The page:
Elder thinks mothers are a business risk. In his book, "Showdown: Confronting Bias, Lies, and the Special Interests that Divide America," Elder wrote, "Are there legitimate business reasons for a venture capitalist to ask a female entrepreneur whether and when she intends to have children? Hell, yes."
"Call it protecting an investment," the candidate said in the 2002 book.
Elder suggests that the trading app Robinhood allows gambling. In another YouTube video, Elder commented on the Reddit-driven meme stock craze, saying, "I've been trying to understand this Gamestop thing, and how it's been characterized as 'David versus Goliath.' I am a big fan of investing in the stock market. I'm a big fan of believing in America. I believe in investing. I don't believe in gambling. This strikes me as gambing."
Elder doesn't appear to support the antitrust case against Google.
When social media companies limited the reach of a "New York Post" story on Hunter Biden, Elder said in a Fox News interview: "It's an outrage. It's akin to making an in-kind campaign contribution — the way that Google admitted that they restricted the New York Post story [...] This is absolutely outrageous and all of these big tech companies are in bed with the Biden administration and they want Donald Trump to go down."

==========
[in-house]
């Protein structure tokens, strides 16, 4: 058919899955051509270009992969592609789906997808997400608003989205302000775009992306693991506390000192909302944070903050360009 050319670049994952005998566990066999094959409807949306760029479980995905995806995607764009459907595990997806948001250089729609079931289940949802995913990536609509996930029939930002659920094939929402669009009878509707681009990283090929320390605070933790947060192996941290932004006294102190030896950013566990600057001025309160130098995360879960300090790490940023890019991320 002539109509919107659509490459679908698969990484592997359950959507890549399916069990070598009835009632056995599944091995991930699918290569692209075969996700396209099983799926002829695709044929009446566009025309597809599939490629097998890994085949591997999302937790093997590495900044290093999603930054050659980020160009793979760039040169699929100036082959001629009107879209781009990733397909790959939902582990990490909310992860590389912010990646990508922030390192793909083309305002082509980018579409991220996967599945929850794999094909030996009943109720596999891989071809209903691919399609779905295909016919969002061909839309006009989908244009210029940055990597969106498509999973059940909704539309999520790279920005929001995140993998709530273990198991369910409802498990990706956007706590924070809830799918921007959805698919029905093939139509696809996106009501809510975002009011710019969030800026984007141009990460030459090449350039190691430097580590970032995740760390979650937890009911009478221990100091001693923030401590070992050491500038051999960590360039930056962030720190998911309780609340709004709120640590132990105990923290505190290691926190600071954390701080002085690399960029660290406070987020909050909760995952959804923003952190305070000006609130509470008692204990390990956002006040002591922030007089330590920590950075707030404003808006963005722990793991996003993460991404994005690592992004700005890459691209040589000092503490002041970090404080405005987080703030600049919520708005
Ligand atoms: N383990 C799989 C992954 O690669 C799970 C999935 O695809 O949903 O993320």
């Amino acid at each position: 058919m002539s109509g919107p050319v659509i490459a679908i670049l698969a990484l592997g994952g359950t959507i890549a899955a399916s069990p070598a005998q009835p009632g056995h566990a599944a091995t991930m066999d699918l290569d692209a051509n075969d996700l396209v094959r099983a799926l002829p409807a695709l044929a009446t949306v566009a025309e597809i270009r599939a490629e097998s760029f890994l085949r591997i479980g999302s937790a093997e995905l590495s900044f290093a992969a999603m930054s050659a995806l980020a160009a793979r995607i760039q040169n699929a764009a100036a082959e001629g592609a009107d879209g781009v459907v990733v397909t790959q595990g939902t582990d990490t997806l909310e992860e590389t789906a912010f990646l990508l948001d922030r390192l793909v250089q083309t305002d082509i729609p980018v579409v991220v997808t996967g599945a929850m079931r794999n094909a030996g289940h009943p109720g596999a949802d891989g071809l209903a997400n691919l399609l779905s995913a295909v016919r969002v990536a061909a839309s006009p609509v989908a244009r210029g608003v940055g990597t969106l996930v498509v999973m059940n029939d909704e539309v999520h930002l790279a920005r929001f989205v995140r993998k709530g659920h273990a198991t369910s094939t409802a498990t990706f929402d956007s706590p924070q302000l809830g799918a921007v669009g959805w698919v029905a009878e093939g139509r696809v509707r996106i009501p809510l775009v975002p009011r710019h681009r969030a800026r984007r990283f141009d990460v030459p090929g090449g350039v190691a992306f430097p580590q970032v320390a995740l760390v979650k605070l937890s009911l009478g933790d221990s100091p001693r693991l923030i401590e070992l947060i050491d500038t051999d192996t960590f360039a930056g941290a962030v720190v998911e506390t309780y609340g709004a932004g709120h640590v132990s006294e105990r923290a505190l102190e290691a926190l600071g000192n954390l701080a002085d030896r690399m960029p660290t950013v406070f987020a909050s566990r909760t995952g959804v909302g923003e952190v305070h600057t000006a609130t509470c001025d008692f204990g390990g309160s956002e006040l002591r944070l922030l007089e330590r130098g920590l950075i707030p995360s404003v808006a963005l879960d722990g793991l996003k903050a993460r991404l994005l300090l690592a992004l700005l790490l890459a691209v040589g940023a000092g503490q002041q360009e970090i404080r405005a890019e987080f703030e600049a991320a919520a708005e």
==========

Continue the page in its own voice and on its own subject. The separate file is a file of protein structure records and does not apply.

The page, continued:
He continued, commenting on the Justice Department's antitrust case against Google:
"I've never been fond of government busting up large corporations. The larger the corporation typically the more arrogant it gets, the more dismissive it becomes of its consumers, and that's what you've got here. In the past, when the government's gone after big companies like IBM, like Microsoft, it's been because their competitors have complained.
"In this case the consumers are complaining, and it seems to me the response ought to be a conservative Google. There ought to be some sort of conservative alternatives. And there is an alternative to Twitter, it's called Parlor, and I joined that a few days ago. And it seems to me [..] we ought to be coming up with our own alternatives for search engines and social media platforms, so we don't have to run the risk of being screwed by these people who hate our guts."
According to a Forbes report last April, both the viewership and dollars behind women’s sports at a collegiate and professional level are growing.